histogram bar with month detail orange

My first version showed every month as a separate mark (because that’s what I was trying to validate). However, it’s just too much detail and nobody really wants to know the specific value for a particular month in the 1990s. It’s the trend that’s important.

histrogram area orange

I tried an area chart too. I like this as it shows the waves of the different time periods. However, it’s just one level of complexity too far. A histogram’s challenging enough without colouring it by groups and using area instead of bars.

histogram bars1 orange

Bars it was! My final step was to tell the story. I turned to colour here. My story is about the years since 2000, so I changed the palette to emphasise those years. Red for the recent colours, greys for everything else:colours

Unstacked area?

Finally, does an unstacked area work best of all? I think it might…

Helping the user understand a histogram

Here’s my biggest challenge with histograms: how do you help a reader understand it in as short a time as possible?

Custom labelling to aid the user
Custom labeling to aid the user
  • I created custom axis labeling as shown above
  • I annotated one of the marks
  • I used colour in the title to further explain what each mark showed

Did that work? How easy was it for you to interpret the chart?

The original chart

With 12k retweets at time of writing, people clearly love spirally climate data!

What I like
  • If you watch the animation, it clearly expands outwards
  • The colours pop out (although they seem arbitrary)
  • Spirals fit into a small space, like a tweet
What I would improve


This is a straightforward timeline and the radial nature simply does not show the growth over time. Bloomberg did a much more exciting animated version. A simple trendline shows growth better, too, in my opinion. Growth in a sprial is only visible by a vague awareness of an expanding circumference. Spikes in months or years are lost in the noise and confusion of the sprial.

But…. Twelve Thousand Retweets? For all the problems of spirals, people engage with them. Is it better to get people thinking about the data, or be a chart purist? Bloomberg, when it tweeted about it’s story with a map, got only 192 retweets. From an account with THREE MILLION FOLLOWERS.

Conclusion? Spirals aren’t the “best” way to show the data, but they make people look at it.

MakeoverMonday: American women work way more than their European counterparts. [Really?]

TL;DR - just look at this chart. More details below.
TL;DR – just look at this chart. More details below.

[This week you have multiple ways to see my Makeover. It’s available here as a Tableau Story. Or read below for the story rendered as a post. Notes on the original chart are at the end, too]

Go see this as a Story in Tableau
Go see this as a Story in Tableau

The Makeover

Business Insider make a bold claim in their headline

Click here to see the article

Actually, of the 21 EU countries in the dataset, women work more than the Americans in 9 of them.


The Netherlands is an interesting outlier


What is about the Dutch?

Click here for to see the articleCheck out these great articles from The Economist and Slate on why Dutch women don’t work so much as other nations.

Finally, should we trust Labour Force Statistics which involve gender?

more or less2

Check out this week’s fantastic episode of More or Less for more information.

The Analysis

You can download my workbook here. It’s using v10 of Tableau. (in beta at time of writing)

As you’ve gathered, this week my makeover was inspired by questioning the orignal chart. The chart itself is ok as far as stacked bar charts go. I question the boldness of the claim, though.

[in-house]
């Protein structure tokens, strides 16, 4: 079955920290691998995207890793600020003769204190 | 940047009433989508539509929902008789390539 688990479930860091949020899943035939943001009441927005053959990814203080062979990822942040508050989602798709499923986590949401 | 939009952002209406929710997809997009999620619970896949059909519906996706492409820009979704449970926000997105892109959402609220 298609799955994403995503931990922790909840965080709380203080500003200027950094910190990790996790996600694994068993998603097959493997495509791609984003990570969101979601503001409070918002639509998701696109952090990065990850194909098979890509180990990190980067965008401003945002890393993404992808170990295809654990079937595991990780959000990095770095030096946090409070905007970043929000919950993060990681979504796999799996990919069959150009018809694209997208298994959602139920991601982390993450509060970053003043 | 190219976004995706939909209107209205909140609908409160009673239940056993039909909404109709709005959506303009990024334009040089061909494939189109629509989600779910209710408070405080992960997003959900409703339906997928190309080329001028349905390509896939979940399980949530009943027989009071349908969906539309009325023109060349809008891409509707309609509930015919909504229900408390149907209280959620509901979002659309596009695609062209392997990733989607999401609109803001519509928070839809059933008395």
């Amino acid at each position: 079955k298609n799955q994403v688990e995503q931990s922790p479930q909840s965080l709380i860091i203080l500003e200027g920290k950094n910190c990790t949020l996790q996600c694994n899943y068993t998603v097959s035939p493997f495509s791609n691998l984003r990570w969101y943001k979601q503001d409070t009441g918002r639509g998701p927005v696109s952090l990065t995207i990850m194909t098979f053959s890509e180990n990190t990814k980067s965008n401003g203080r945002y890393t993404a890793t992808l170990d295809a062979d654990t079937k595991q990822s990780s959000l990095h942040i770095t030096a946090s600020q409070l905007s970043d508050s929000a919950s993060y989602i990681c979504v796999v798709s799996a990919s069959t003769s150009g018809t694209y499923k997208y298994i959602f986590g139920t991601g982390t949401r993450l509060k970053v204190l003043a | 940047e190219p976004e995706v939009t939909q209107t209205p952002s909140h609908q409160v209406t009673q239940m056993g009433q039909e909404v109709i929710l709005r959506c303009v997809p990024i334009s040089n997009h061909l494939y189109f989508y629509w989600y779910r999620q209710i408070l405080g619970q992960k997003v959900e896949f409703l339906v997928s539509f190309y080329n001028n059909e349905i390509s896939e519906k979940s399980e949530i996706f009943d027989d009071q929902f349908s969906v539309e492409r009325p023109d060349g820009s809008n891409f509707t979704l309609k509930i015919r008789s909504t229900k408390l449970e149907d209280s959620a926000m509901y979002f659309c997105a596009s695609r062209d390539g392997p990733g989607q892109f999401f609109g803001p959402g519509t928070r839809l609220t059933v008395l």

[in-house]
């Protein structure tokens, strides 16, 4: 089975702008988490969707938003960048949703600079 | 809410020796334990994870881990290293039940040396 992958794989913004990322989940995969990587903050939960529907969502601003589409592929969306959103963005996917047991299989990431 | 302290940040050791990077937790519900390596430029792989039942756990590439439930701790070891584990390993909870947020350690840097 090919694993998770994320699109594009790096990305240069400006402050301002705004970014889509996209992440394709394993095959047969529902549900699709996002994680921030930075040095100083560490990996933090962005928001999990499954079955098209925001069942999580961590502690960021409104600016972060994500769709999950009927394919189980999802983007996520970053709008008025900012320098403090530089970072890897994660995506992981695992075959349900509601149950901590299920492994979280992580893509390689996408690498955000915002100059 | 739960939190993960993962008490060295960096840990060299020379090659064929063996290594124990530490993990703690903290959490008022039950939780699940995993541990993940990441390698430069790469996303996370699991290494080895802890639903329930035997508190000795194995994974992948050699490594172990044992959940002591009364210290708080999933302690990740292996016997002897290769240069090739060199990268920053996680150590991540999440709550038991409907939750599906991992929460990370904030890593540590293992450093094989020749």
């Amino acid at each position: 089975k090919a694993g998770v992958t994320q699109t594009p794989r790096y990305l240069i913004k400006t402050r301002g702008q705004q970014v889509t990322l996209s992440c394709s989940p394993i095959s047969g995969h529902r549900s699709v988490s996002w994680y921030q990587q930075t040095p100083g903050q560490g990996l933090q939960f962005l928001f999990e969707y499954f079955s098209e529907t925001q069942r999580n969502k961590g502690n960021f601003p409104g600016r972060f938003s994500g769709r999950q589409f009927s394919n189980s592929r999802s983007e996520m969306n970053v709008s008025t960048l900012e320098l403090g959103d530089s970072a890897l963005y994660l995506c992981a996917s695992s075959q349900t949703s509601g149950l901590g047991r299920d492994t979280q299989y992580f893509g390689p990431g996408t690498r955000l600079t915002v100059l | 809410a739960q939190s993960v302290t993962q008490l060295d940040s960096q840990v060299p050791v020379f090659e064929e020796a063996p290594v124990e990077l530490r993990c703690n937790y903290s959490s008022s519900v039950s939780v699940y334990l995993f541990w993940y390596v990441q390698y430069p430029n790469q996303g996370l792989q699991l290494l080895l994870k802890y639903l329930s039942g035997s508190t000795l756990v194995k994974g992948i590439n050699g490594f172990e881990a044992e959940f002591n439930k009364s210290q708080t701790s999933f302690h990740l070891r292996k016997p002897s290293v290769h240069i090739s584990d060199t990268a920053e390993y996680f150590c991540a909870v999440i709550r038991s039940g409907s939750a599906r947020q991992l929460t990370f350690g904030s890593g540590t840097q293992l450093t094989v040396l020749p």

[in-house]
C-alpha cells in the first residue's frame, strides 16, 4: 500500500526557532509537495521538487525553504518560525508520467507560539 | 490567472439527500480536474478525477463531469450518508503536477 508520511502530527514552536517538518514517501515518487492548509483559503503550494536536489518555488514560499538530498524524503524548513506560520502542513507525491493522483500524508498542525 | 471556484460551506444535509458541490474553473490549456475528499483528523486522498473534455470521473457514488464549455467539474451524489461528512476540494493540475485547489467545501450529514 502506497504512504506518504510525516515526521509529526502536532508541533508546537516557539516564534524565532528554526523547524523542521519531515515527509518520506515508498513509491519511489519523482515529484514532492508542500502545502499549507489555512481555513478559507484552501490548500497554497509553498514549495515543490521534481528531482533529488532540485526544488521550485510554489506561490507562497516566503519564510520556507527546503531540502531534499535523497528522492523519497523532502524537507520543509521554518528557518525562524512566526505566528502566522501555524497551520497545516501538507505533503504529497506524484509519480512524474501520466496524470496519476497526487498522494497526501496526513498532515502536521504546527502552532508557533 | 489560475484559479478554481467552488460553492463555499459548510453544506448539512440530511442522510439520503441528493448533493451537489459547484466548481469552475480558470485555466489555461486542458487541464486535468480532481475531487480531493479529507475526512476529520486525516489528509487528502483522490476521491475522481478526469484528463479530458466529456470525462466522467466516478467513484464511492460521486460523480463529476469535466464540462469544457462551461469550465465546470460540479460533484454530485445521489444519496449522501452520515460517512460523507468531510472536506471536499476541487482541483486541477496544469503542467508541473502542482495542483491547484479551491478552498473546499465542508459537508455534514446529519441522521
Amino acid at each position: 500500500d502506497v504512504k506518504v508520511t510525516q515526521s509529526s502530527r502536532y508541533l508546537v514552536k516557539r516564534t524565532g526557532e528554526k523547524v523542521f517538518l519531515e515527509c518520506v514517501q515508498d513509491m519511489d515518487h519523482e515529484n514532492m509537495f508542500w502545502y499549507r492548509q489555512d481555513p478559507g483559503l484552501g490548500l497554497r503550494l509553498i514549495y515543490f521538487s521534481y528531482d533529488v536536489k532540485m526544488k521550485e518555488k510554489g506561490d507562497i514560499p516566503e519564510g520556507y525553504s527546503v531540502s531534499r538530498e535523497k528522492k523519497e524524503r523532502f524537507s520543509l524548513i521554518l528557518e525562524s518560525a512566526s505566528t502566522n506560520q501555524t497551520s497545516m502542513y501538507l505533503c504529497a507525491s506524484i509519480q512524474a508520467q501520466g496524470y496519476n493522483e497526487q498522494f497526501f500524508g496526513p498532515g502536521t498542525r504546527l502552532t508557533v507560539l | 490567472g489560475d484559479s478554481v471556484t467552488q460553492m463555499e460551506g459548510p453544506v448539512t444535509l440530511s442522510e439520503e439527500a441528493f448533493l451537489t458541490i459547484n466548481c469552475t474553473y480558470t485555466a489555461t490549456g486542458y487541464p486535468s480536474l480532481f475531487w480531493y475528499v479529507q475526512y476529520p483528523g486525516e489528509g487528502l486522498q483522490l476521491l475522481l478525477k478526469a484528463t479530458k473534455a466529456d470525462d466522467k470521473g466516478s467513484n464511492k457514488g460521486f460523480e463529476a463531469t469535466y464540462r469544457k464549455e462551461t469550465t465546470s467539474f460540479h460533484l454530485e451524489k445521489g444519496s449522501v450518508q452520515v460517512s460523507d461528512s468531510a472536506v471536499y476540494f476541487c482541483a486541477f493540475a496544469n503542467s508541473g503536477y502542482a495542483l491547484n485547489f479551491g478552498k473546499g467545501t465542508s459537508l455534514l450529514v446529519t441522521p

First of all, lots of the EU countries have higher levels of work than the US.

Secondly, as More or Less discussed this week, there are many reasons why gender data in employment statistics might be incorrect. Or, if not incorrect, the surveys are bias against female employees. For example, surveys often ask about “primary” employment. This ignores second jobs, which more women have than men. Uganda changed its surveys and female employment numbers went up by hundreds of thousands!

What did I like about the original?

  • A stacked bar is pretty clear.
  • I can easily find the categories on the legend and compare countries

What didn’t I like?

  • Everything’s got the same intensity. I’d have softened the borders, axis lines and labels, so that the data is more clear
  • It’s a good job I know my country abbreviations. GER, ITA? Some people might not know what they mean. They may think OECD is a country of its own.
  • There are too many tick marks on the axis. I don’t need all that information.
  • The title, “Female hours worked relatively low” doesn’t make much sense. I don’t mind using abbreviated language in titles, but this one seems to have gone too far.


MakeoverMonday: US Tuition Fees

Hi gang. Unfortunately, this week has seen time get away from me. This week in the UK is a Bank Holiday. You don’t need to cry me a river, but after three days away, a long drive home, and fatigue setting in, I’ve not had time to do a finished Makeover today. I’ve also spent a good long time catching up on this week’s #MakeoverMonday tweets – what an amazing effort everyone’s put in this week!

I did try out some ideas.

I tried a table
I tried a table

I spend ages trying to create a table using panel chart techniques, but I couldn’t find a way to make it right. I submit the above for this week’s Makeover, even though it simply did not work. There are some other ideas below. Or go check out my workbook.

This week’s original (click here)

This week’s original had a mix of good and bad.

The good:

  • I like the idea of mixing map and bar chart. You get the geography and a precise way to compare states.
  • The bar chart is sorted, so you can easily find the biggest and the smallest tuition fees.
  • The map has Hawaii and Alaska included, inside a compact space.

What I’d improve:

  • It’s crying out for interactivity! I want to hover over this and see some details, and link the map to the bar.
  • The colour scheme is really saturated. It’s a bit too overwhelming, as if the whole thing HAS BEEN DESIGNED IN CAPS LOCK. I don’t know where to look first.
  • I do not like vertically oriented labels on the bar chart. If you want to label the bars, orient the bar chart vertically, too, and put it on the right-hand side of the map, not below it.

My other approaches included parameter driven highlighting, a butt-ugly small multiple state map and a small multiple area chart. They all had potential, but I’m out of time this week.

Traditional bar and percent change


A table with a map background